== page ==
For many Christians around the world, Mardi Gras is the last chance to bite into a juicy burger, filet or other meat and rich foods for a while. Considered the Eve of Lent (a six-week period of penitence and fasting before Easter), Mardi Gras celebrations around the world often involve indulging in a host of foods that won’t grab a spot of real estate on the plate again until Easter Sunday arrives.

In New Orleans, king cakes reign supreme as a staple during Mardi Gras. But elsewhere, those celebrating “Fastnacht,” or "Eve of the Beginning of the Fast" as it's called in Germany, or “Carne Vale,” which means “goodbye to the meat” in Latin, incorporate other foods and beverages in the day.

Celebrating Mardi Gras in the U.S.



Mardi Gras King Cake

The king cake reigns at Mardi Gras celebrations across the United States.


King cake may be the reigning favorite at American Mardi Gras celebrations, but Chef Chris Brugler, who has traveled the country working for the Ritz Carlton and now runs a private catering business in Los Angeles, said no Mardi Gras celebration in America would be complete without jambalaya, the Mardi Gras staple with roots in southern Louisiana. 

“It was made by the Cajuns around the bayou where food was scarce," Brugler said. "Common belief is that it’s based on the Spanish dish ‘paella’, which has also transformed in the United States to a dish called Spanish rice. Jambalaya is a bit different as it often incorporates seafood, ham, link sausage rounds and chicken, although it doesn't have to have all those ingredients.”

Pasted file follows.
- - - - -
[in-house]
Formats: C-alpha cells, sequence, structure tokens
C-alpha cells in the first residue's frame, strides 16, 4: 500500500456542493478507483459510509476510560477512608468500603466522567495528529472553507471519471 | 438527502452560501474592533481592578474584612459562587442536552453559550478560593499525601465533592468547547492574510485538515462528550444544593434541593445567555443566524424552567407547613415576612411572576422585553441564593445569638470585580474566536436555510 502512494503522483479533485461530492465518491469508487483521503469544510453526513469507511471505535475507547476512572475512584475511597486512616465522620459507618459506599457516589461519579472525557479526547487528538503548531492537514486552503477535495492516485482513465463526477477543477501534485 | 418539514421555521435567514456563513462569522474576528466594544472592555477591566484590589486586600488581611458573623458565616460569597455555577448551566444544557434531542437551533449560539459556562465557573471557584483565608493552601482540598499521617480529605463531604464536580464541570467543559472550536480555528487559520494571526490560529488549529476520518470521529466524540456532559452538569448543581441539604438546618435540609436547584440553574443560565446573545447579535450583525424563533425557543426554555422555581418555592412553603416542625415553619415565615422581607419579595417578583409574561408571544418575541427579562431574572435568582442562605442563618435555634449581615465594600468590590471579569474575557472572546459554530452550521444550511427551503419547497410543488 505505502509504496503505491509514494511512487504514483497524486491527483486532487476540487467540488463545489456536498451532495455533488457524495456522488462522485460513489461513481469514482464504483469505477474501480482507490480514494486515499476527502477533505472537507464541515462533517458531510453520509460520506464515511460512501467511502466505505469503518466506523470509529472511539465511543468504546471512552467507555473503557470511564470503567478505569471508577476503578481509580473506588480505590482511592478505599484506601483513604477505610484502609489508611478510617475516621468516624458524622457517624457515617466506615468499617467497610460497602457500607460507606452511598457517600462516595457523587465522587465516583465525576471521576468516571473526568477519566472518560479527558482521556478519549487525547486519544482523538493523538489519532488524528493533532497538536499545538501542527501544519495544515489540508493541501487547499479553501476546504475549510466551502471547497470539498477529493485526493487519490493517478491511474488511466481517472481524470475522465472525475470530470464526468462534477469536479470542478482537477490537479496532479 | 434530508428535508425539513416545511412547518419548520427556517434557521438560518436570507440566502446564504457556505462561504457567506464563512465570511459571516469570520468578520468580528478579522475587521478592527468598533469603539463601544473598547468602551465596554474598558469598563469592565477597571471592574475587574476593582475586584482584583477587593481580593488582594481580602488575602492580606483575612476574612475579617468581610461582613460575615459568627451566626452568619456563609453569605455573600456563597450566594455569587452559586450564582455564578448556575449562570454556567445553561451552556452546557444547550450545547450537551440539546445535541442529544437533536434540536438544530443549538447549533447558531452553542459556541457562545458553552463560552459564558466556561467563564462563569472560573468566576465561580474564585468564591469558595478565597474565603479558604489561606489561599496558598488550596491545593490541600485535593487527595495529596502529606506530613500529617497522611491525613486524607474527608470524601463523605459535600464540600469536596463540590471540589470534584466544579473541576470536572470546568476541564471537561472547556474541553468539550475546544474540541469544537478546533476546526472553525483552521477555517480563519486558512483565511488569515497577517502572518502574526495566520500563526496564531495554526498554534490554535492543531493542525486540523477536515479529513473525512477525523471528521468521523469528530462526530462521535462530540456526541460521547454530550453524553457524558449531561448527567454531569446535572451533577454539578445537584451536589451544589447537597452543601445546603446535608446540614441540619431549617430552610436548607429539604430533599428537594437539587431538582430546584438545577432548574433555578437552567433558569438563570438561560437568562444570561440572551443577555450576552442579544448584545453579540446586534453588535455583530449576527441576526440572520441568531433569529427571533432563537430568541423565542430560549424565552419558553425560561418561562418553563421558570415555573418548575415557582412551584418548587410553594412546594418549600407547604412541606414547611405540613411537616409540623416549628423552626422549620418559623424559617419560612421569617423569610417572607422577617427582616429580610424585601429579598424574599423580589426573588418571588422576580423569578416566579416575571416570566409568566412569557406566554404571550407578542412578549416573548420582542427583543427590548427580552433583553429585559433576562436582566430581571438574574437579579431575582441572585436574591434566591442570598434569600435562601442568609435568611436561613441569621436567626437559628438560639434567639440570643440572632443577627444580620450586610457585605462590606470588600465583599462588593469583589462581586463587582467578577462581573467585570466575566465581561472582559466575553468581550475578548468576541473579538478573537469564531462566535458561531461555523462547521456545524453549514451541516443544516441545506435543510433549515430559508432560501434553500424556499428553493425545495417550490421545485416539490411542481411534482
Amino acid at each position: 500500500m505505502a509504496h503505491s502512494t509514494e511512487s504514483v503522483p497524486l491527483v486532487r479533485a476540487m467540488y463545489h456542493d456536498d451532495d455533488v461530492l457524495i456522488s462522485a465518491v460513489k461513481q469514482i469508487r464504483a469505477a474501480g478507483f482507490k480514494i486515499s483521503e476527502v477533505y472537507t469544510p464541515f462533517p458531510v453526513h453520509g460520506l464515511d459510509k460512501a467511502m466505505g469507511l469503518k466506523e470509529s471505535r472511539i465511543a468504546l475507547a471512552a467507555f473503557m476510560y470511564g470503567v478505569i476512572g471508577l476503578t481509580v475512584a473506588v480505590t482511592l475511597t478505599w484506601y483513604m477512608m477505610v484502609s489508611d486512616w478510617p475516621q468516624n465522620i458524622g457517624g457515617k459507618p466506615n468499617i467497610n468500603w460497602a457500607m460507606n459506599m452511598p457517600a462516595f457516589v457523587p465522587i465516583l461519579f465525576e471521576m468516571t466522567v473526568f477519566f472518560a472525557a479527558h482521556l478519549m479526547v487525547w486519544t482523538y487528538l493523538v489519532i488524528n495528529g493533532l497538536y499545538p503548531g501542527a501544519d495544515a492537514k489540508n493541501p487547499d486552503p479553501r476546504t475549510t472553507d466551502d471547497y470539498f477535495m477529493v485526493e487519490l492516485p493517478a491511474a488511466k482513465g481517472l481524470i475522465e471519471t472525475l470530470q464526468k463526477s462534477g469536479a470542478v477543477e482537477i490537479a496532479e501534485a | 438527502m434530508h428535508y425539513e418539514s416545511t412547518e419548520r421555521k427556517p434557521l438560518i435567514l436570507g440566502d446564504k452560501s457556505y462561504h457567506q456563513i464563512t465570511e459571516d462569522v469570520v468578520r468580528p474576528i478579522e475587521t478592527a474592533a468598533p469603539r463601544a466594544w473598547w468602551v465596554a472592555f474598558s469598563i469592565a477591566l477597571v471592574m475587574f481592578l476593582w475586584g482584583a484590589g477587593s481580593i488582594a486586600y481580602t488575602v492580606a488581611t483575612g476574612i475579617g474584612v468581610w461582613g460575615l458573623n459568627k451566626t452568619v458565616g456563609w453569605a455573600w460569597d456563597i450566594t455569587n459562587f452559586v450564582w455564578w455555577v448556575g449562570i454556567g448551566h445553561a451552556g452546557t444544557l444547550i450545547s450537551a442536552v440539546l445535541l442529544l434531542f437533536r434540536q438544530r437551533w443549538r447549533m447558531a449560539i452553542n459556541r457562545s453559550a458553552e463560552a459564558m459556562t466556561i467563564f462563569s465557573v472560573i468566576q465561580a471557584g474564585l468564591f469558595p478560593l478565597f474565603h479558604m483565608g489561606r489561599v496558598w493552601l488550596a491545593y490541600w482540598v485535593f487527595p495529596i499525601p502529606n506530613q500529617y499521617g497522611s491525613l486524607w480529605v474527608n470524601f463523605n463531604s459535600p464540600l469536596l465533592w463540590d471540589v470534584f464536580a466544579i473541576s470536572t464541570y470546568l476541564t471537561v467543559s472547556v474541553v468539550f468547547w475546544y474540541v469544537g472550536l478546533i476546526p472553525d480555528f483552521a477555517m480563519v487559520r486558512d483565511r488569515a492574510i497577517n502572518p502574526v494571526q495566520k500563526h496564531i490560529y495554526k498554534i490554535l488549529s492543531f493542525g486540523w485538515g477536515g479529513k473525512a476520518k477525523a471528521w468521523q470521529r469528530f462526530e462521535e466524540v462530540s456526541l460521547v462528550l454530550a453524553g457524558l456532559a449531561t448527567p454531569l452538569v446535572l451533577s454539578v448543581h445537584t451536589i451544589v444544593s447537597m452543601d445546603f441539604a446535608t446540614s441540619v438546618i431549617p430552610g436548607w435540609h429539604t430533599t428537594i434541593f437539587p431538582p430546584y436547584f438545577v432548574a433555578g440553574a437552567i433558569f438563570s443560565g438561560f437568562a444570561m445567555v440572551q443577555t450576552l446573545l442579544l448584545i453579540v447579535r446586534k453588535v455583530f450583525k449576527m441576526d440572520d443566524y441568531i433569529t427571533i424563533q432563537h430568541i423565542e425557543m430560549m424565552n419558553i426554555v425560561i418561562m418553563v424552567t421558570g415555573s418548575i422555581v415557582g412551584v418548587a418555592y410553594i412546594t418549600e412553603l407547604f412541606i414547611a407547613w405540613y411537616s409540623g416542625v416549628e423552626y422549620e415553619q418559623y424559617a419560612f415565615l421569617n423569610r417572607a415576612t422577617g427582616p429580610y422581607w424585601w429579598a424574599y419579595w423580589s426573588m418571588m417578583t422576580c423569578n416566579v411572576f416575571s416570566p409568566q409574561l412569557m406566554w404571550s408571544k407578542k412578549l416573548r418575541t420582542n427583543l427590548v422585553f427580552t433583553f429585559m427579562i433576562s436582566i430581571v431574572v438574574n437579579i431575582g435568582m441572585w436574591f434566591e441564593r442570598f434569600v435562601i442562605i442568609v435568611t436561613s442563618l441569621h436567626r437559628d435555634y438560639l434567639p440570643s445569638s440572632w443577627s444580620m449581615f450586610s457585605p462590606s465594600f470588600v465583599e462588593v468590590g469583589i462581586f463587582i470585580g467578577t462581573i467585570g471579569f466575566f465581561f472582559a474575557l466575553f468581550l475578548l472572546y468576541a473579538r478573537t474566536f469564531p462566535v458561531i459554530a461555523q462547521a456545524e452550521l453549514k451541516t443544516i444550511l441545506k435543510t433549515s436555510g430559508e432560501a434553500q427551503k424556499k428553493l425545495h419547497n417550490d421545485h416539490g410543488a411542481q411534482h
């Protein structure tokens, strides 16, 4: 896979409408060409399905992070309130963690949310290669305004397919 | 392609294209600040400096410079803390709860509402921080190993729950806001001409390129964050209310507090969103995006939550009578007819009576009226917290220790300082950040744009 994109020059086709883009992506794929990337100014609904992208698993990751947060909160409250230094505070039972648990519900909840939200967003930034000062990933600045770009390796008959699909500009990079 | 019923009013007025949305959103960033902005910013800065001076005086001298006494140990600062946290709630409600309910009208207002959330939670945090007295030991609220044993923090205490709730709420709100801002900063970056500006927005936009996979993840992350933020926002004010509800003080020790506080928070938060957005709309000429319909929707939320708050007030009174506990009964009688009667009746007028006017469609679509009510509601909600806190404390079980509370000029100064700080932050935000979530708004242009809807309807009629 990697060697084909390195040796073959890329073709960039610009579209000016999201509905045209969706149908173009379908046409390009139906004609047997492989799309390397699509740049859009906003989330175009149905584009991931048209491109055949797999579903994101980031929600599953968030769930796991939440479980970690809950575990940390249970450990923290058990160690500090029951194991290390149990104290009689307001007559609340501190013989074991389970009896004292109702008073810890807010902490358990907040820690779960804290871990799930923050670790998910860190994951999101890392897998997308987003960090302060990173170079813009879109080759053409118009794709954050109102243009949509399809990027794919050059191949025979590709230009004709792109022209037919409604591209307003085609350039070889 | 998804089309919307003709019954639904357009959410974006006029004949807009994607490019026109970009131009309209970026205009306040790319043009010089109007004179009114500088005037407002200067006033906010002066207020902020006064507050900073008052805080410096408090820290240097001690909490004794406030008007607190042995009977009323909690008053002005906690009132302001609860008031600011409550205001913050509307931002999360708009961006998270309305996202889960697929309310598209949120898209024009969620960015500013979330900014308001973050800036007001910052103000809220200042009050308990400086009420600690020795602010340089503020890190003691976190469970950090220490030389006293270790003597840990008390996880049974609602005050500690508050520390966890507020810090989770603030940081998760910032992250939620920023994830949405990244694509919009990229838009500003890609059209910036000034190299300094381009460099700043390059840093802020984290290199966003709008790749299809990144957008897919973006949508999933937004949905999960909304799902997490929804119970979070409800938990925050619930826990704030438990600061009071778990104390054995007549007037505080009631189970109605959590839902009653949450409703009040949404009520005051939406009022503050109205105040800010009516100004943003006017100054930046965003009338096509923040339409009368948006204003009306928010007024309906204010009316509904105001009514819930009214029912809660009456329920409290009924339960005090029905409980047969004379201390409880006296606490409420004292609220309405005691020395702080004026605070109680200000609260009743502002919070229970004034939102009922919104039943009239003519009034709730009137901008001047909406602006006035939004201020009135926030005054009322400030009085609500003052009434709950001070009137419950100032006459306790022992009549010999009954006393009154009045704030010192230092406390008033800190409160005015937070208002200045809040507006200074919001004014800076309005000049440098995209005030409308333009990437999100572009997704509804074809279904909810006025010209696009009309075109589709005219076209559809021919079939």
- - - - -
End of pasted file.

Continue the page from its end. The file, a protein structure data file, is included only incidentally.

Maslenitsa blini

In Mosco, Maslenitsa is celebrated with savory blini.




In Russia

In Moscow, “Maslenitsa” is celebrated with blini, crêpe-like thin golden pancakes topped with caviar, smoked fish, sour cream, butter, or cheese. 

The centerpiece food of the celebration, blini are considered symbolic representations of the sun in this ancient festival. The celebration is also known as "butter week," in honor of one of the rich foods the church prohibits once Lent begins.

In Germany

“Karneval” as it’s called in Germany, relies on traditional German fare including “berliner” according to Mark Bolton, chef at the Phoenix Club, a German Culture Club in Anaheim, CA, that regularly celebrates the German Mardi Gras season.



Berliner

Jelly-filled berliners are traditional Karneval fare in Germany.


“One typical dish is a dessert called berliner, krapfen, or fastnachtskuechelchen, depending on the region in Germany. These are basically a kind of donut, sometimes filled with jelly, sometimes not,” said Bolton. There are several variations of this recipe, but the idea is always the same, it's a fried pastry with powdered sugar on top. There are even Karneval songs about this pastry.  

Herings are another German Karneval custom. “Herings, the fish, is served raw and marinated with onions and often marinated apples,” Bolton said. And depending on the region, this is served with a yogurt-based sauce or plain and paired with steamed, salted potatoes. 

“The idea behind this dish is that it is very salty and will extract all the alcohol consumed during the Karneval festivities,” he said.



Feijoada

Hearty feijoada completa is Brazil's national dish.




In Brasil